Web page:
2021 Annual Impact Report

2021 was another year we couldn’t have predicted. It was certainly filled with ups and downs. But your annual report is full of two qualities – impact and hope.

Each of these 30 highlights, in honor or our 30th anniversary, supports our three goals – to serve donors, to make grants and to provide leadership. This is the foundation of the Foundation, if you will.

But none of it would be possible without you. Thank you.


If you didn’t receive a hard copy and would like one, please contact Lisa at lbenjamin@rushcountyfoundation.org or (765)938-1177, ext.4. You can also download it here for a closer look.



Look at all the good things that 2021 brought. To view full stories, click on the READ MORE tab to find a list of links and see just how much we were able to accomplish together.

  1. We celebrated the good work we’ve done together over the last 30 years with #RCCFFlashbackFriday postsa virtual scavenger hunt of grant-funded projects and an in-person gathering that truly felt like a homecoming.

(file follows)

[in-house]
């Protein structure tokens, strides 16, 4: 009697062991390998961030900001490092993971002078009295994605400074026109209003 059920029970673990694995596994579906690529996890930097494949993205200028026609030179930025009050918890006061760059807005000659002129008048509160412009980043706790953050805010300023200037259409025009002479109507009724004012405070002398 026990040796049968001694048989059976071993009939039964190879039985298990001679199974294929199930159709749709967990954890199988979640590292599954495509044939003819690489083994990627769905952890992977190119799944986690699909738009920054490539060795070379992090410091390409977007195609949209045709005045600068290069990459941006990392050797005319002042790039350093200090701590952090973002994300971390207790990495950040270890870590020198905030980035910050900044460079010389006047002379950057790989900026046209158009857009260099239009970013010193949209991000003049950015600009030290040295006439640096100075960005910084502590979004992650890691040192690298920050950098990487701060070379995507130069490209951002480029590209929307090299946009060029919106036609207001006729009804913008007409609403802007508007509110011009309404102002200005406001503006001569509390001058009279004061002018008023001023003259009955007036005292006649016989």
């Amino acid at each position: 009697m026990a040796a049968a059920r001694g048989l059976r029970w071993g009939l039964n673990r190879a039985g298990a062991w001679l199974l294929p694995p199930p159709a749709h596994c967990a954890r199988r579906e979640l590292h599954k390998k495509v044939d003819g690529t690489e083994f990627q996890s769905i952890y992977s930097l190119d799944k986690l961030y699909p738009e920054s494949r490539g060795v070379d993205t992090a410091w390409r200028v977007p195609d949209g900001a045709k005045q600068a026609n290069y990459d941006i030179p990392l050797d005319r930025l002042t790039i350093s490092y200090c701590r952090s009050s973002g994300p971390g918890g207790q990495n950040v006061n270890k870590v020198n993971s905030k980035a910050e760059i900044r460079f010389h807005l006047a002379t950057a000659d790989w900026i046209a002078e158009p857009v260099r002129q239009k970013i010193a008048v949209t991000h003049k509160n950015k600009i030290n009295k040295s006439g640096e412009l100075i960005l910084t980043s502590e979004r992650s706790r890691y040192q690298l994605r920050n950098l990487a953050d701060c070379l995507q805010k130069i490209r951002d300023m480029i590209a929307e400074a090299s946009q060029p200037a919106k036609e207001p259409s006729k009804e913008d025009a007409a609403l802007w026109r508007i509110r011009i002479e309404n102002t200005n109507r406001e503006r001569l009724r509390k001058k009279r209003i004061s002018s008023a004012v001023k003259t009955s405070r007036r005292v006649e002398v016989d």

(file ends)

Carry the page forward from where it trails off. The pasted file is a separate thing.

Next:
2. The Open Resource received a grant for $16,190 to launch their innovative Digital Navigators program.
  3. Fred Marshall Healthy Futures Fund supports a six-week healthy cooking course.
  4. Work on the REC Center continued behind the scenes.
  5. The Rush County Youth Athletic Fund granted $359.19 to Eric Wagner, Boys Soccer Coach at RCHS, to assist with the purchase of a Veo camera system. He can record soccer matches for team review and livestream matches.
  6. Wilma Jo Kile established the Ebert H. and Bessie M. Schroeder Fund in memory of her parents to support the REC Center.
  7. The Rita Yager Memorial Ag Fund granted $1,007.98 to two projects. The Rushville Animal Shelter purchased a camcorder and camera to assist in documenting any future animal neglect cases. Rush County Farm Bureau will use their award to teach all Rush County 2nd grade students growing sunflowers and their many uses.
  8. The Milroy Economic Development Corporation received a grant for $10,500 to paint a large-scale outdoor mural to include community input and participation.
  9. The Catherine “Katie” Brashaber Continuing Education Fund was established by Katie’s family in her memory.